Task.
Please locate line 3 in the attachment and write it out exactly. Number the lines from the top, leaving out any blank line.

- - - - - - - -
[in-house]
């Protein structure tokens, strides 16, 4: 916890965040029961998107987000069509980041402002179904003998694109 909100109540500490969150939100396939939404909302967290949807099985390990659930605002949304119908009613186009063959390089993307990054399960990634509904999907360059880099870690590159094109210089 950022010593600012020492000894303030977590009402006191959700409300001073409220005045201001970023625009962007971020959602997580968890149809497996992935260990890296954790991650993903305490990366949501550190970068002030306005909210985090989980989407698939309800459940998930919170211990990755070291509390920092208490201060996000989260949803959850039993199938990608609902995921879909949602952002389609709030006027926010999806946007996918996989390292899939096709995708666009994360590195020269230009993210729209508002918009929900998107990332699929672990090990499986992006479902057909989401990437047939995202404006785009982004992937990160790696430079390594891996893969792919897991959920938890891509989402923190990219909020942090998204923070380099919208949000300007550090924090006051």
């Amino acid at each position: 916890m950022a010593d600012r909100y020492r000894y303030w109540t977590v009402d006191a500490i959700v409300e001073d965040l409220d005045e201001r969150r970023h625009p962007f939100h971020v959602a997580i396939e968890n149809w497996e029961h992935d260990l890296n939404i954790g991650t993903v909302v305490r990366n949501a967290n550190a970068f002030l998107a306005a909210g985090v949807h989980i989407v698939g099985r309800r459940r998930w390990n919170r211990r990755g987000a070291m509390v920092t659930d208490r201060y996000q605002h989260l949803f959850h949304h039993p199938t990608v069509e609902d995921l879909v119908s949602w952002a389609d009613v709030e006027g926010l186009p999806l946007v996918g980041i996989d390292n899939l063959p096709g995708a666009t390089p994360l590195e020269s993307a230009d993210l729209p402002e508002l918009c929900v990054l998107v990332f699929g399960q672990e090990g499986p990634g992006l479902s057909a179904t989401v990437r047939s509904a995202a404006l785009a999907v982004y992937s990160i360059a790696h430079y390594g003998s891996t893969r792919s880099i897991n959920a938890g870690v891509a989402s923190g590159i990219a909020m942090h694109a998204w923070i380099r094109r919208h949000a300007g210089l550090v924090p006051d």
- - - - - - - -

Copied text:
């Amino acid at each position: 916890m950022a010593d600012r909100y020492r000894y303030w109540t977590v009402d006191a500490i959700v409300e001073d965040l409220d005045e201001r969150r970023h625009p962007f939100h971020v959602a997580i396939e968890n149809w497996e029961h992935d260990l890296n939404i954790g991650t993903v909302v305490r990366n949501a967290n550190a970068f002030l998107a306005a909210g985090v949807h989980i989407v698939g099985r309800r459940r998930w390990n919170r211990r990755g987000a070291m509390v920092t659930d208490r201060y996000q605002h989260l949803f959850h949304h039993p199938t990608v069509e609902d995921l879909v119908s949602w952002a389609d009613v709030e006027g926010l186009p999806l946007v996918g980041i996989d390292n899939l063959p096709g995708a666009t390089p994360l590195e020269s993307a230009d993210l729209p402002e508002l918009c929900v990054l998107v990332f699929g399960q672990e090990g499986p990634g992006l479902s057909a179904t989401v990437r047939s509904a995202a404006l785009a999907v982004y992937s990160i360059a790696h430079y390594g003998s891996t893969r792919s880099i897991n959920a938890g870690v891509a989402s923190g590159i990219a909020m942090h694109a998204w923070i380099r094109r919208h949000a300007g210089l550090v924090p006051d």